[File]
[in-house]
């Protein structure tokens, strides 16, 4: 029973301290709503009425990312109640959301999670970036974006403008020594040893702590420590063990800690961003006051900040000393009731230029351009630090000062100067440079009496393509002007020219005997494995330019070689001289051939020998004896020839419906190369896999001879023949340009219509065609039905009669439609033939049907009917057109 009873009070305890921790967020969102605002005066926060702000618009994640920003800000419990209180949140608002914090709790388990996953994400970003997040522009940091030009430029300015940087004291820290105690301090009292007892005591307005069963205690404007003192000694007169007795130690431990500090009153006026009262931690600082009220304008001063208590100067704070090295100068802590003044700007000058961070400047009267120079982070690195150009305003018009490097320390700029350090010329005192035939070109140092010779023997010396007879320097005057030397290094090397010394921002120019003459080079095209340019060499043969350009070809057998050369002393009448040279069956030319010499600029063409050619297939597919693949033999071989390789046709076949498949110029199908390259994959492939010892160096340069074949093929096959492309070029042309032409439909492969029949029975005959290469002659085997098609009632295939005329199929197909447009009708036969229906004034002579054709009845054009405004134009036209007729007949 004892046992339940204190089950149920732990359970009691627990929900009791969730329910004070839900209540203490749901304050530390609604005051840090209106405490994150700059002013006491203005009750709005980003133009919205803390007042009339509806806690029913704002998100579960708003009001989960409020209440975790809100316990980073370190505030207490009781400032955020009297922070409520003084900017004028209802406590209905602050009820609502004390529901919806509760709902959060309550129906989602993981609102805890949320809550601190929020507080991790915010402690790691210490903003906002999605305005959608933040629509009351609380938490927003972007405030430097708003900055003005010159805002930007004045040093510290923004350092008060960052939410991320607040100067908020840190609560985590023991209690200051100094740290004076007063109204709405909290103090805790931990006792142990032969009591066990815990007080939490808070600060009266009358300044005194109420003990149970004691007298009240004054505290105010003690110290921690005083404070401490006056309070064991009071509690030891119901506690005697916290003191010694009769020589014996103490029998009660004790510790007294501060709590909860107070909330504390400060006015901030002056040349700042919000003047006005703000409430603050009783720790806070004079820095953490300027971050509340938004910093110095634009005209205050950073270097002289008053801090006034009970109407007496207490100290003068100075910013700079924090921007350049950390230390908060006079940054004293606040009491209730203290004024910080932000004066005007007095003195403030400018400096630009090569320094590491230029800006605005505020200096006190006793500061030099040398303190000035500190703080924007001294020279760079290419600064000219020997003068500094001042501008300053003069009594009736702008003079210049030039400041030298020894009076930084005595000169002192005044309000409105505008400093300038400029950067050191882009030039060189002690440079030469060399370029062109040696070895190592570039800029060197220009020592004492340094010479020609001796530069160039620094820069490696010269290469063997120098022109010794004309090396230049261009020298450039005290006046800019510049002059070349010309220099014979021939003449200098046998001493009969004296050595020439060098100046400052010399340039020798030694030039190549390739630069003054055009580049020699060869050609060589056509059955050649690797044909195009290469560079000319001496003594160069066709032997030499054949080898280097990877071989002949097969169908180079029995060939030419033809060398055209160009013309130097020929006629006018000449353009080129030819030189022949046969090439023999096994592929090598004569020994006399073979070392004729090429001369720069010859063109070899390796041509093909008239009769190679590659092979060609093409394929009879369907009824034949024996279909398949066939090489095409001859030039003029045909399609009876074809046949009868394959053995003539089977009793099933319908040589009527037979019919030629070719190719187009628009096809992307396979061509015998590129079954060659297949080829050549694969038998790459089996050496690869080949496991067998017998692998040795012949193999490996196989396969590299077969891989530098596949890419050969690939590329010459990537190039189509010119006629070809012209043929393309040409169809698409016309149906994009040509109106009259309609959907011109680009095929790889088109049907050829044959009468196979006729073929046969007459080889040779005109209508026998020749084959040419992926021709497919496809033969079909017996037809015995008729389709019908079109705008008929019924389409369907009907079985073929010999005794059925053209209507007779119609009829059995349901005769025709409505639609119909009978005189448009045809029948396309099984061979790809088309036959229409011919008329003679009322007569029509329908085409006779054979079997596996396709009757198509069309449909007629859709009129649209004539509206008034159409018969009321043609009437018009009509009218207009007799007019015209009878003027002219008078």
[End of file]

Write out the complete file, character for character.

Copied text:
[in-house]
């Protein structure tokens, strides 16, 4: 029973301290709503009425990312109640959301999670970036974006403008020594040893702590420590063990800690961003006051900040000393009731230029351009630090000062100067440079009496393509002007020219005997494995330019070689001289051939020998004896020839419906190369896999001879023949340009219509065609039905009669439609033939049907009917057109 009873009070305890921790967020969102605002005066926060702000618009994640920003800000419990209180949140608002914090709790388990996953994400970003997040522009940091030009430029300015940087004291820290105690301090009292007892005591307005069963205690404007003192000694007169007795130690431990500090009153006026009262931690600082009220304008001063208590100067704070090295100068802590003044700007000058961070400047009267120079982070690195150009305003018009490097320390700029350090010329005192035939070109140092010779023997010396007879320097005057030397290094090397010394921002120019003459080079095209340019060499043969350009070809057998050369002393009448040279069956030319010499600029063409050619297939597919693949033999071989390789046709076949498949110029199908390259994959492939010892160096340069074949093929096959492309070029042309032409439909492969029949029975005959290469002659085997098609009632295939005329199929197909447009009708036969229906004034002579054709009845054009405004134009036209007729007949 004892046992339940204190089950149920732990359970009691627990929900009791969730329910004070839900209540203490749901304050530390609604005051840090209106405490994150700059002013006491203005009750709005980003133009919205803390007042009339509806806690029913704002998100579960708003009001989960409020209440975790809100316990980073370190505030207490009781400032955020009297922070409520003084900017004028209802406590209905602050009820609502004390529901919806509760709902959060309550129906989602993981609102805890949320809550601190929020507080991790915010402690790691210490903003906002999605305005959608933040629509009351609380938490927003972007405030430097708003900055003005010159805002930007004045040093510290923004350092008060960052939410991320607040100067908020840190609560985590023991209690200051100094740290004076007063109204709405909290103090805790931990006792142990032969009591066990815990007080939490808070600060009266009358300044005194109420003990149970004691007298009240004054505290105010003690110290921690005083404070401490006056309070064991009071509690030891119901506690005697916290003191010694009769020589014996103490029998009660004790510790007294501060709590909860107070909330504390400060006015901030002056040349700042919000003047006005703000409430603050009783720790806070004079820095953490300027971050509340938004910093110095634009005209205050950073270097002289008053801090006034009970109407007496207490100290003068100075910013700079924090921007350049950390230390908060006079940054004293606040009491209730203290004024910080932000004066005007007095003195403030400018400096630009090569320094590491230029800006605005505020200096006190006793500061030099040398303190000035500190703080924007001294020279760079290419600064000219020997003068500094001042501008300053003069009594009736702008003079210049030039400041030298020894009076930084005595000169002192005044309000409105505008400093300038400029950067050191882009030039060189002690440079030469060399370029062109040696070895190592570039800029060197220009020592004492340094010479020609001796530069160039620094820069490696010269290469063997120098022109010794004309090396230049261009020298450039005290006046800019510049002059070349010309220099014979021939003449200098046998001493009969004296050595020439060098100046400052010399340039020798030694030039190549390739630069003054055009580049020699060869050609060589056509059955050649690797044909195009290469560079000319001496003594160069066709032997030499054949080898280097990877071989002949097969169908180079029995060939030419033809060398055209160009013309130097020929006629006018000449353009080129030819030189022949046969090439023999096994592929090598004569020994006399073979070392004729090429001369720069010859063109070899390796041509093909008239009769190679590659092979060609093409394929009879369907009824034949024996279909398949066939090489095409001859030039003029045909399609009876074809046949009868394959053995003539089977009793099933319908040589009527037979019919030629070719190719187009628009096809992307396979061509015998590129079954060659297949080829050549694969038998790459089996050496690869080949496991067998017998692998040795012949193999490996196989396969590299077969891989530098596949890419050969690939590329010459990537190039189509010119006629070809012209043929393309040409169809698409016309149906994009040509109106009259309609959907011109680009095929790889088109049907050829044959009468196979006729073929046969007459080889040779005109209508026998020749084959040419992926021709497919496809033969079909017996037809015995008729389709019908079109705008008929019924389409369907009907079985073929010999005794059925053209209507007779119609009829059995349901005769025709409505639609119909009978005189448009045809029948396309099984061979790809088309036959229409011919008329003679009322007569029509329908085409006779054979079997596996396709009757198509069309449909007629859709009129649209004539509206008034159409018969009321043609009437018009009509009218207009007799007019015209009878003027002219008078």